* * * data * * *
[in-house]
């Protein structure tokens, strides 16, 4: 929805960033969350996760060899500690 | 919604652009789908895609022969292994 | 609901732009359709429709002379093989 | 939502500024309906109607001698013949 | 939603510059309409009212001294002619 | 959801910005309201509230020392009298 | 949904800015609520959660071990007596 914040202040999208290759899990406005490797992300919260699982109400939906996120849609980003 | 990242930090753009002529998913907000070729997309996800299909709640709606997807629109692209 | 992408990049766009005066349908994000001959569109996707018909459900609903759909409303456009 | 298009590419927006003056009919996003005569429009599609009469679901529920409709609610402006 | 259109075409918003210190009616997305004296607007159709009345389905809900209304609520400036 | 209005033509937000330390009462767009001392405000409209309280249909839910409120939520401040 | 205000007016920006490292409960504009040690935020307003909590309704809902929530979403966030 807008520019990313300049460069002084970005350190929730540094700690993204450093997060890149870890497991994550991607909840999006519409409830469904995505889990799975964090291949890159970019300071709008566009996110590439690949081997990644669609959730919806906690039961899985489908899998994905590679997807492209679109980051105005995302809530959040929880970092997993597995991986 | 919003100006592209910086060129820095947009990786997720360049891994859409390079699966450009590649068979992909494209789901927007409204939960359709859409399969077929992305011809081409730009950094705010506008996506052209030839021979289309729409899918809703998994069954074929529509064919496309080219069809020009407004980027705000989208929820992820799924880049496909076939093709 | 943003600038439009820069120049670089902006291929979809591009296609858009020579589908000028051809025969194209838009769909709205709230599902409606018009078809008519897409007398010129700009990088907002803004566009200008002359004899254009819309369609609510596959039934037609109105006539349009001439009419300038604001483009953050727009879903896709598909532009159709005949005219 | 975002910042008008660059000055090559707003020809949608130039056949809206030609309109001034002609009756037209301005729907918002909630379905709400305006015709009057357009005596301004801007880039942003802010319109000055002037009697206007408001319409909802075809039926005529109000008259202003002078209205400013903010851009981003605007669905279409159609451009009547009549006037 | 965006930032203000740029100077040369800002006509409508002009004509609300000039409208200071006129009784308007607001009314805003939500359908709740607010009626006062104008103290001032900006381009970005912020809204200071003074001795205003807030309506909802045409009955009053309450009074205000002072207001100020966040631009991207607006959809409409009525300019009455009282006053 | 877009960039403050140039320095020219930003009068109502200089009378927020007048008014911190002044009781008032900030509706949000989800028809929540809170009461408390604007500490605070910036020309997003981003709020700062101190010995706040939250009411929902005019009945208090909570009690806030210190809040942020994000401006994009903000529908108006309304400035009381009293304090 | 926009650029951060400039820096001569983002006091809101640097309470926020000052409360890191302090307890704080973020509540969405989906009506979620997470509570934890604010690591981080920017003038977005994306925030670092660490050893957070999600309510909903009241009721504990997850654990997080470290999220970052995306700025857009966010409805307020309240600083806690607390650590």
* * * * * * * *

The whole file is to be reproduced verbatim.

[in-house]
């Protein structure tokens, strides 16, 4: 929805960033969350996760060899500690 | 919604652009789908895609022969292994 | 609901732009359709429709002379093989 | 939502500024309906109607001698013949 | 939603510059309409009212001294002619 | 959801910005309201509230020392009298 | 949904800015609520959660071990007596 914040202040999208290759899990406005490797992300919260699982109400939906996120849609980003 | 990242930090753009002529998913907000070729997309996800299909709640709606997807629109692209 | 992408990049766009005066349908994000001959569109996707018909459900609903759909409303456009 | 298009590419927006003056009919996003005569429009599609009469679901529920409709609610402006 | 259109075409918003210190009616997305004296607007159709009345389905809900209304609520400036 | 209005033509937000330390009462767009001392405000409209309280249909839910409120939520401040 | 205000007016920006490292409960504009040690935020307003909590309704809902929530979403966030 807008520019990313300049460069002084970005350190929730540094700690993204450093997060890149870890497991994550991607909840999006519409409830469904995505889990799975964090291949890159970019300071709008566009996110590439690949081997990644669609959730919806906690039961899985489908899998994905590679997807492209679109980051105005995302809530959040929880970092997993597995991986 | 919003100006592209910086060129820095947009990786997720360049891994859409390079699966450009590649068979992909494209789901927007409204939960359709859409399969077929992305011809081409730009950094705010506008996506052209030839021979289309729409899918809703998994069954074929529509064919496309080219069809020009407004980027705000989208929820992820799924880049496909076939093709 | 943003600038439009820069120049670089902006291929979809591009296609858009020579589908000028051809025969194209838009769909709205709230599902409606018009078809008519897409007398010129700009990088907002803004566009200008002359004899254009819309369609609510596959039934037609109105006539349009001439009419300038604001483009953050727009879903896709598909532009159709005949005219 | 975002910042008008660059000055090559707003020809949608130039056949809206030609309109001034002609009756037209301005729907918002909630379905709400305006015709009057357009005596301004801007880039942003802010319109000055002037009697206007408001319409909802075809039926005529109000008259202003002078209205400013903010851009981003605007669905279409159609451009009547009549006037 | 965006930032203000740029100077040369800002006509409508002009004509609300000039409208200071006129009784308007607001009314805003939500359908709740607010009626006062104008103290001032900006381009970005912020809204200071003074001795205003807030309506909802045409009955009053309450009074205000002072207001100020966040631009991207607006959809409409009525300019009455009282006053 | 877009960039403050140039320095020219930003009068109502200089009378927020007048008014911190002044009781008032900030509706949000989800028809929540809170009461408390604007500490605070910036020309997003981003709020700062101190010995706040939250009411929902005019009945208090909570009690806030210190809040942020994000401006994009903000529908108006309304400035009381009293304090 | 926009650029951060400039820096001569983002006091809101640097309470926020000052409360890191302090307890704080973020509540969405989906009506979620997470509570934890604010690591981080920017003038977005994306925030670092660490050893957070999600309510909903009241009721504990997850654990997080470290999220970052995306700025857009966010409805307020309240600083806690607390650590």